Tracking Shifts in Natural Disturbance Events: Using FEMC’s New Online Tool

Feb. 3rd 2022
FEMC Disturbance Tool

How does the changing climate impact disturbance events in the Northeast region? How will these disturbance events affect water, soil, wildlife, and human communities? The Forest Ecosystem Monitoring Cooperative (FEMC) has released a new online tool to target these questions.

FEMC launched the tool, called “Tracking Shifts in Disturbance Regimes,” in October of 2021 as one of their two regional projects for the 2020-2021 year. The Disturbance project analyzes historical trends in key disturbance types throughout northeastern forests by native and non-native insects and diseases, flooding and high wind events, drought, and fire. The project also provides additional resources to better summarize the current state of knowledge about disturbance and to monitor how disturbance regimes might be shifting.

Why focus on disturbance regimes? Jim Duncan, Executive Director of the FEMC, explains, “We hear a lot of questions from our partners and cooperators about whether key disturbances like high winds and drought in the Northeast are changing with climate.”

Duncan and other developers of the project noticed that there was already a lot of research and monitoring focused on disturbance in the Northeast region. “What seemed to be lacking in our region is that quick snapshot of change,” Duncan said. “With this tool, people working in the forest sector will have access to a quick [summary] of authoritative data to see for themselves how disturbances are or aren’t changing over time.”

The Disturbance project has three outputs: a filterable database, an analysis of trends in disturbance regimes, and a visual mapping tool. The database allows users to quickly access historical databases related to specific disturbance drivers, such as extreme weather events. Users can then see a visual analysis of the frequency, extent, severity, and location of each type of disturbance. A map also allows the user to filter disturbance datasets by location throughout the whole region.

The FEMC worked with partners and experts in the field to select seven drivers of disturbance, sorted into four main categories:

1). Extreme Weather (Flood; High Winds) 

2). Pest or Pathogen (Advancing Invasives; Native Pests; Established Invasives) 

3). Fire

4). Drought

Users can interact with the visualizations of the frequency, extent, severity, and location of each driver by filtering for location and other metrics. The webpage features a description of that type of disturbance as well as highlights of events related to that disturbance in the region. The tool provides additional data resources with information about time scales and the organization that conducted the study. If the data is publicly available, the link is provided.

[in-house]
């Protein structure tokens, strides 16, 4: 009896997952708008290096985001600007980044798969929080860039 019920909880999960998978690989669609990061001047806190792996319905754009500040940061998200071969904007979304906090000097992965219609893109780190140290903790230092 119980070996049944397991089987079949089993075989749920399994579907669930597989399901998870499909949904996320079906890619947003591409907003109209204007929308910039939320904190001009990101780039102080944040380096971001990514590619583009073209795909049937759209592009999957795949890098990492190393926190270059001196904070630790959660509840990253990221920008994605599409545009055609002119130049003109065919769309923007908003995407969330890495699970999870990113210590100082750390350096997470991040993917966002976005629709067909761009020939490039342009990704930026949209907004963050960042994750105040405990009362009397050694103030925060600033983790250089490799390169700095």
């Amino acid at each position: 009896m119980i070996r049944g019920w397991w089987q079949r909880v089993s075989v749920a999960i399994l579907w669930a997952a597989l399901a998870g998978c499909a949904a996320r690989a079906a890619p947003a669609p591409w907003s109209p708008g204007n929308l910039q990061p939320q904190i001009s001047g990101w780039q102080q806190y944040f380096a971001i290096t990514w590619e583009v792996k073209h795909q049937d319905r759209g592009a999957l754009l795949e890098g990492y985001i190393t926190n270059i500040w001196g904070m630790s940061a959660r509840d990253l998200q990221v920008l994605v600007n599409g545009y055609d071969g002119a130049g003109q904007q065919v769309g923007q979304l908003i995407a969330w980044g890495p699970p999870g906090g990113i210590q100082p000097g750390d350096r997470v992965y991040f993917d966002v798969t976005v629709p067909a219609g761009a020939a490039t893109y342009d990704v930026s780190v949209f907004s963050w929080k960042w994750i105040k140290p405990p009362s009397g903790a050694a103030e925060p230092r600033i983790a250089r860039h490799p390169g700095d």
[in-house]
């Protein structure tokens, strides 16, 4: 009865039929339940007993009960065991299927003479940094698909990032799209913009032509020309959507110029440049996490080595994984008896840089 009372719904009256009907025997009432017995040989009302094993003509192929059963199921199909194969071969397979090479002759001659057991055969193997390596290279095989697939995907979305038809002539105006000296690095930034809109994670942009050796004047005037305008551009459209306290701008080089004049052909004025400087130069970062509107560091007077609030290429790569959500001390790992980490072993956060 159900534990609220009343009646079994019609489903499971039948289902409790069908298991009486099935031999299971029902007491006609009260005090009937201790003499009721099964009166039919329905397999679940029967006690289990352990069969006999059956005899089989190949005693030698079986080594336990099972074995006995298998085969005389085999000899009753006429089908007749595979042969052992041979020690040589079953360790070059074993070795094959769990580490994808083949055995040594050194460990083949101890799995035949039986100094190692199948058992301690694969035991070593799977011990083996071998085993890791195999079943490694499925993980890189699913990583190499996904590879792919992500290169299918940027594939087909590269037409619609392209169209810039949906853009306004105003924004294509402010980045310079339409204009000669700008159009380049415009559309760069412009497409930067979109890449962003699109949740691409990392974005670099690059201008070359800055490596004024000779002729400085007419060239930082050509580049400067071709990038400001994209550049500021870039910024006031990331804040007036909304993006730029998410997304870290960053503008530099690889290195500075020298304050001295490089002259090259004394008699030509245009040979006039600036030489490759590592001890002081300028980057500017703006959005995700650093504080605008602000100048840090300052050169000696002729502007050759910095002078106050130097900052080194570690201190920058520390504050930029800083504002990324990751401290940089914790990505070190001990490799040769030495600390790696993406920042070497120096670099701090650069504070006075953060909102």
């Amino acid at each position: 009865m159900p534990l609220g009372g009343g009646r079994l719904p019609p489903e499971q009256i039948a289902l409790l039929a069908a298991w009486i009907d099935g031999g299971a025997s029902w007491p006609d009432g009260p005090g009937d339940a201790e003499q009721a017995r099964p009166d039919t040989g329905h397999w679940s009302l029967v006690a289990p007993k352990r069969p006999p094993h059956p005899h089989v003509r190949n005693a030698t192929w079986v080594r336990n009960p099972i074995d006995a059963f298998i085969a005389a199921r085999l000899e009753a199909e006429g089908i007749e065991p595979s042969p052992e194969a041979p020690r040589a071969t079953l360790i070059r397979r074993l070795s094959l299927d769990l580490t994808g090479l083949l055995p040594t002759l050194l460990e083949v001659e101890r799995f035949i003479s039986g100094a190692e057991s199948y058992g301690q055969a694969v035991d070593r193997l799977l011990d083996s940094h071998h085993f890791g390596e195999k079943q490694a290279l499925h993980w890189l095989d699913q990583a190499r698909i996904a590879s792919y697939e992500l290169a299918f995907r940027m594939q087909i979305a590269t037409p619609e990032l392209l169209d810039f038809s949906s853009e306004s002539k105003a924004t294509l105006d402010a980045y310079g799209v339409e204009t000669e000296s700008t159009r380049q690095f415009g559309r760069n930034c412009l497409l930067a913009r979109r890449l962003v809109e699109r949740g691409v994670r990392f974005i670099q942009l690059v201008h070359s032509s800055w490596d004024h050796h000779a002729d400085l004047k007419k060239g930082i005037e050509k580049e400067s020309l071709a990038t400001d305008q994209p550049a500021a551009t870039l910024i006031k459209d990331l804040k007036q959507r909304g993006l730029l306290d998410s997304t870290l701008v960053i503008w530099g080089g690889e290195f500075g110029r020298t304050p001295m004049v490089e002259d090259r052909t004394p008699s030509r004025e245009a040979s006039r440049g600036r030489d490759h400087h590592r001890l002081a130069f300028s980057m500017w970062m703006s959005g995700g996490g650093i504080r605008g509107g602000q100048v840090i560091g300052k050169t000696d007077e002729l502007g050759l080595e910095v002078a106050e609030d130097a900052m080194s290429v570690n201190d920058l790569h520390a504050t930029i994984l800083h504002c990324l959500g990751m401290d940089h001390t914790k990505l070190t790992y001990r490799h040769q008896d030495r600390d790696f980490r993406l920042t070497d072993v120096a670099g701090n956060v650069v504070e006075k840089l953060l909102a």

The project also highlights three types of disturbance responses: stream macroinvertebrates, cold-water fisheries, and invasive plants. Disturbance events directly impact these three entities, which makes them ideal indicators of the impact of disturbances. FEMC curated data programs related to the monitoring of these three systems. Again, users can access publicly available data and learn more about each project.

While the online tool gives users full access to explore their own interests and questions, FEMC highlighted some of the key trends in this webinar on tracking disturbances. For example, a regional-level analysis found that high winds are not getting more severe or more frequent, but they are happening in more locations. Additionally, fires are increasing in frequency but not burning more overall area. Analysis found that certain pests like the forest tent caterpillar and spruce budworm are having less impact, but the impacts of others such as browntail moth and Lymantria dispar are becoming more severe.

Increasing awareness of these trends can help inform future research questions, policy decisions, and management. As more researchers contribute data and studies to the tool, the trends will only provide stronger guidance for future work in this area.

For Duncan, this tool has a lot of room to grow. He said, “Looking ahead, I hope to see our partners take an interest in this tool, work on expanding its utility with more context and interpretation, add more disturbance monitoring programs to the catalog, and use this information to advocate for responsive policy and management that will be prepared to deal with disturbance now and into the future.”

FEMC is a partnership of northeastern state agencies, the University of Vermont, and the USDA Forest Service. Annually, FEMC selects and conducts its regional projects in collaboration with a regional advisory committee.